Evaluation of treatments for benign prostatic enlargement
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Research published by the National Institute for Health Research Health Technology Assessment (NIHR HTA) programme has found that transurethral resection, the most common operation for benign prostatic enlargement (BPE), remains a clinically and cost-effective treatment. BPE commonly causes older men to have difficulty passing urine and may require surgery to alleviate the problem.
Researchers at the University of Aberdeen, led by Professor James N’Dow, examined existing data to determine the risk factors and clinical and cost-effectiveness of less minimally invasive treatments for BPE compared to the current standard of transurethral resection. These included ’tissue ablative’ treatments such as holmium laser enucleation of prostate (HoLEP); transurethral vaporisation; and ‘minimally invasive’ techniques such as laser coagulation, microwave therapy and transurethral needle ablation. They also looked at the overall long term benefits to patients.
Methods similar to transurethral resection require an anaesthetic, stay in hospital, and can sometimes lead to unwanted side effects such as bleeding. However, some patients do not require general anaesthetic and treatment can be performed within an out patient department using alternative procedures. Newer procedures have been developed but there is uncertainty about their clinical and cost-effectiveness.
The research team concluded that transurethral resection provides a consistent, high level of long-term symptom improvement. Improvements in quality of life and urinary flow were also observed. The risks associated with the minimally invasive interventions were generally lower than transurethral resection, with fewer adverse events, such as the need for a blood transfusion. However, the need for repeat surgery was more common with the newer technologies, especially the minimally invasive interventions. The evidence also suggests that HoLEP could offer some advantage over transurethral resection (such as equally good urine flow but shorter hospital stay and reduced bleeding) although long-term follow-up data is needed.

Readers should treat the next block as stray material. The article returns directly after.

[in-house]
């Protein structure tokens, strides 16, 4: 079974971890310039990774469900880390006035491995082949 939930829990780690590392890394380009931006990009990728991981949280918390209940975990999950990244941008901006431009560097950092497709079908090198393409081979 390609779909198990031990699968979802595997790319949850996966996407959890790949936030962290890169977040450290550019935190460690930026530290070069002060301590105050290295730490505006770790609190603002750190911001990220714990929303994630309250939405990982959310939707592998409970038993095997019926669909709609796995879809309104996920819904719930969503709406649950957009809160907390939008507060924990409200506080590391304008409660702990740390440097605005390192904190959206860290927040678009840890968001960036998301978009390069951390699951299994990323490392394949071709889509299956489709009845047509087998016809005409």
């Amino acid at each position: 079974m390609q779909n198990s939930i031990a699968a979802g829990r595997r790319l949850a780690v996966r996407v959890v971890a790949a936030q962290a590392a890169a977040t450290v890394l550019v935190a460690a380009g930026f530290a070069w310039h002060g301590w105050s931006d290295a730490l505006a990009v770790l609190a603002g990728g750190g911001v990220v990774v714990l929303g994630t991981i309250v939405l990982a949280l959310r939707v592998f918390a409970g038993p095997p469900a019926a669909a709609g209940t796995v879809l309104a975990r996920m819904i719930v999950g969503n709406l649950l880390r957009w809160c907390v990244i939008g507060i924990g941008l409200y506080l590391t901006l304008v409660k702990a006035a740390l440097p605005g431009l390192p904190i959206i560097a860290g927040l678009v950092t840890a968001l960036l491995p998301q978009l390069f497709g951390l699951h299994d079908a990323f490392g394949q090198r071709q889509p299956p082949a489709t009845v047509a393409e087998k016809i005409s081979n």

Professor James N’Dow said, “Overall our findings do not support a change in surgical treatment of BPE and suggests that TURP should remain the standard approach. Which minimally invasive intervention is most promising is unclear and good quality randomised controlled trials are needed to prove whether they are superior. Until then personal preference will influence choice of procedure with some patients choosing minimally invasive treatment options for their decreased morbidity.
To view full details about the project visit www.hta.ac.uk/1468 and the report is also published in the BMJ.
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